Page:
Lasers play an enabling role in microelectronics and particularly in display manufacturing. Owing to its ability to interact selectively and flexibly, laser processing is successfully employed particularly in the fabrication of thin film microelectronics.
Substrate separation via laser lift-off
The Laser Lift-Off method facilitates the gentle separation of delicate films from rigid carriers. Releasing functional films from rigid substrates is desired to achieve lightweight, thin and high performance architectures. Separating the layers is achieved by layer-selective laser ablation of a thin polymer film. It is paramount to ensure that the adjacent microelectronic functional layer is not affected by the laser energy. Laser Lift-Off processing has thus become the domain of the short-wavelength excimer laser. Industrial scale excimer laser processing strategies comprise scanning a long (150 to 750 mm) and thin (0.3 to 0.4 mm) linebeam across the display panel as well as step & scan processing with rectangular beams as is preferred in the case of wafers.
Application example: Thin wafer
Advanced chip packaging strategies are aimed at realizing shorter signal path lengths and higher data transfer in conjunction with reducing energy consumption in mobile devices. In the same vein, Laser Lift-Off enables to reduce the device height of the mobile device by releasing carrier plates from ultra-thin wafers. Prior to thinning the Silicon wafers are temporarily bonded with their frontside to a glass carrier wafer. The bond has to be a temperature stable polymer. After thinning and backside processing, the thinned Silicon wafer is released via Laser Lift-Off from its carrier wafer.
Technically, this occurs by selective laser evaporation of the polymer film at a fluence of some 200 mJ/cm2. This process applies only to molecules most adjacent to the glass carrier and is hence unnoticed by the frontplane. Using a rectangular beam, a 300 mm size wafer is fully released by just some 1,000 laser pulses. Thin wafer technologies are pivotal to fabricating highly integrated, multilayer chips as employed in smartphones.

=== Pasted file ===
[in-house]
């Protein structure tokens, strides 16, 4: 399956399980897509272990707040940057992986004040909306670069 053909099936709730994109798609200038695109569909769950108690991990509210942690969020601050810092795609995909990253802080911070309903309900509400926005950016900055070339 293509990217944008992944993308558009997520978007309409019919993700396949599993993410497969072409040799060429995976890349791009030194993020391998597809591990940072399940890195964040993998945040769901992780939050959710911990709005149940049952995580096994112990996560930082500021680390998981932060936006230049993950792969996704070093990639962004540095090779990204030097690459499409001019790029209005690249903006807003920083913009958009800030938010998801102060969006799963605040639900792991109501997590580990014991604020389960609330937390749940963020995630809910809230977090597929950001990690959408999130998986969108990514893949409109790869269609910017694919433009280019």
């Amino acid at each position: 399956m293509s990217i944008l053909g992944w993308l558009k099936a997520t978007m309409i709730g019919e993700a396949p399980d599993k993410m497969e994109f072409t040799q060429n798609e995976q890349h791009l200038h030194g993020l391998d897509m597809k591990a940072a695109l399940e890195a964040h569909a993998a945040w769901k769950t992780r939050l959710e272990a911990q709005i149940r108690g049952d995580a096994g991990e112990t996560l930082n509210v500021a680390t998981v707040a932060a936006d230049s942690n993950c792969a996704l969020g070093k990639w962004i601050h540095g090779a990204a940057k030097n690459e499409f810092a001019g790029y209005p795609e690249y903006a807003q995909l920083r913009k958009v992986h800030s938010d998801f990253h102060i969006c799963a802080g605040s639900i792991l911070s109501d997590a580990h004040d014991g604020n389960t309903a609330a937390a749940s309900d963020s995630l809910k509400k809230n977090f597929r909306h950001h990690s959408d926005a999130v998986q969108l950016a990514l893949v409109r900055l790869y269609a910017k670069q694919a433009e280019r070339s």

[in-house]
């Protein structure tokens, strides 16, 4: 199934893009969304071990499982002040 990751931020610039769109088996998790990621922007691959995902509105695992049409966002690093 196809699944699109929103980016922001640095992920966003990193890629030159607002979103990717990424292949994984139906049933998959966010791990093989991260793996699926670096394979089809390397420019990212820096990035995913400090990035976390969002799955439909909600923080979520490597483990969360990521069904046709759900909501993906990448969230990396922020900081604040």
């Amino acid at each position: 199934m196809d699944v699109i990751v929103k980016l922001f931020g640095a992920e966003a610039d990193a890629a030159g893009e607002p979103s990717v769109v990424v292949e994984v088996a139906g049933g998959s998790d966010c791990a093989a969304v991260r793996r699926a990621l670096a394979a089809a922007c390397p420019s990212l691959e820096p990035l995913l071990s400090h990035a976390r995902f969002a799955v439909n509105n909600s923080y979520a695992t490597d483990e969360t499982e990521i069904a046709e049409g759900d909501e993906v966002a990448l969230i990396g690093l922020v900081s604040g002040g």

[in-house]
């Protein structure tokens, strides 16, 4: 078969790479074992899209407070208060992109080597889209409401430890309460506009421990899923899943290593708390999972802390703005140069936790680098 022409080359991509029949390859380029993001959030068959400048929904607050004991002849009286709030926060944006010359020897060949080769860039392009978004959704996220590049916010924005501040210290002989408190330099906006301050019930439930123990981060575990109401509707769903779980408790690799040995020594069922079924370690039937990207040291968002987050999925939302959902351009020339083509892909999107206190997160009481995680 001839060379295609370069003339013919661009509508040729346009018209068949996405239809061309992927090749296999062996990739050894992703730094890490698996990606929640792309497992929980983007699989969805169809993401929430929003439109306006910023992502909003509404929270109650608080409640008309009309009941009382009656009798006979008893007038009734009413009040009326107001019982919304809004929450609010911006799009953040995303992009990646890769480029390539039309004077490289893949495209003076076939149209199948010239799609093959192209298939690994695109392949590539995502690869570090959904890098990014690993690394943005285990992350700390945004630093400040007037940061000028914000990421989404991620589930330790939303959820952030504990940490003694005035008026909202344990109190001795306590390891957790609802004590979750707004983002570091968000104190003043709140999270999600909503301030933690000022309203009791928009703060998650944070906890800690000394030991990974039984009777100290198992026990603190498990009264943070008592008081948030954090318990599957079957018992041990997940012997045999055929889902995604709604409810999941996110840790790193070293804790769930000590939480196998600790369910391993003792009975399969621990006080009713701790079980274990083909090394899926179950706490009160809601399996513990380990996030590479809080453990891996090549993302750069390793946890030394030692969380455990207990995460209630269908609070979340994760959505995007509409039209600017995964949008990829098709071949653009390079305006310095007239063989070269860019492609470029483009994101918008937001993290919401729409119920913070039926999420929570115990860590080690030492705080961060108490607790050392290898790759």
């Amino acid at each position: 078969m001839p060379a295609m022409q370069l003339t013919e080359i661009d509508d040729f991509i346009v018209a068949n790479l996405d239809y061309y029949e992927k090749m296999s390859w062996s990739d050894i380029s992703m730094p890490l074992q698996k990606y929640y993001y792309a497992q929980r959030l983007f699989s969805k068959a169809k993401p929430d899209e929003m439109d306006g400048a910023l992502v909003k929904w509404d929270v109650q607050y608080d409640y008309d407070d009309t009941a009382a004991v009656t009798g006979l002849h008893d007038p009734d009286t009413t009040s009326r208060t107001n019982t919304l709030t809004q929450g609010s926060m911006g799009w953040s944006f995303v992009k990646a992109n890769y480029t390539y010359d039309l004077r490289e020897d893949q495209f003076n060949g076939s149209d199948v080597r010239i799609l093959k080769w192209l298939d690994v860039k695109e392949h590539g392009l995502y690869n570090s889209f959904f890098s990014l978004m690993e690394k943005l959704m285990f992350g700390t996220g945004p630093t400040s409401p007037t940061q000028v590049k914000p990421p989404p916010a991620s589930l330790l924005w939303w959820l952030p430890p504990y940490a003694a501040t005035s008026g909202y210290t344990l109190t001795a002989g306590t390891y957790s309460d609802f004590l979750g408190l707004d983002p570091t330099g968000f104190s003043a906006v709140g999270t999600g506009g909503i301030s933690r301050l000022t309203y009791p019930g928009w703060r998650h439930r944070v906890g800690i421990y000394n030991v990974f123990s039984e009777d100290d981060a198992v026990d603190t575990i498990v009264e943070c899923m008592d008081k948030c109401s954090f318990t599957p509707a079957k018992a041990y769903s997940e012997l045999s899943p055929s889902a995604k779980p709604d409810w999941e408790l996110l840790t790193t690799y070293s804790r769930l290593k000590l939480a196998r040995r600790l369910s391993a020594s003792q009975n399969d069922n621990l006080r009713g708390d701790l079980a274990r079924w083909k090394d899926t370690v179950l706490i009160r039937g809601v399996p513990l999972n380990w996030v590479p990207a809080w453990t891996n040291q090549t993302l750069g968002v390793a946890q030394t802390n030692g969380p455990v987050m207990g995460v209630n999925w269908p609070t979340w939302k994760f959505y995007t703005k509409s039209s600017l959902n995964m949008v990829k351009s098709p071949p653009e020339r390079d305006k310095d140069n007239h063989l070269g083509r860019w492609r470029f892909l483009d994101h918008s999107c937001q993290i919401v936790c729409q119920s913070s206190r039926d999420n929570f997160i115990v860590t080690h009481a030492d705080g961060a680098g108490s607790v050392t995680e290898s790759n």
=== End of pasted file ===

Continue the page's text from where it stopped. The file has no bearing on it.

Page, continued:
Application example: Flexible displays
Flexible displays, whether they form part of a smartphone, a tablet, a TV or an E-Reader share a distinct feature: the backplane is located on a bendable polymer foil instead of a rigid glass plate.
In manufacturing, a glass panel serving as temporary carrier for handling purposes is coated with a polymer film. Above the the polymer the thin film transistors are deposited followed by several display frontplane layers. Finally, Laser Lift-Off accomplishes the transition to full flexibility by passing an excimer laser beam through the glass carrier and evaporated the adjacent polymer film just within its first atomic layers. This separating effect is induced by applying a single laser pulse per area. By moving the substrate below the linebeam a generation 4 size glass carrier (730 mm x 920 mm) containing some 60 five inch displays is separated applying only a few thousand laser pulses.
En route to mobile devices with increasing functional density and decreasing height and weight, wafers of every diameter as well as displays of every diagonal are fast and gently released from their glass carriers by virtue of the excimer laser’s outstanding UV capabilities.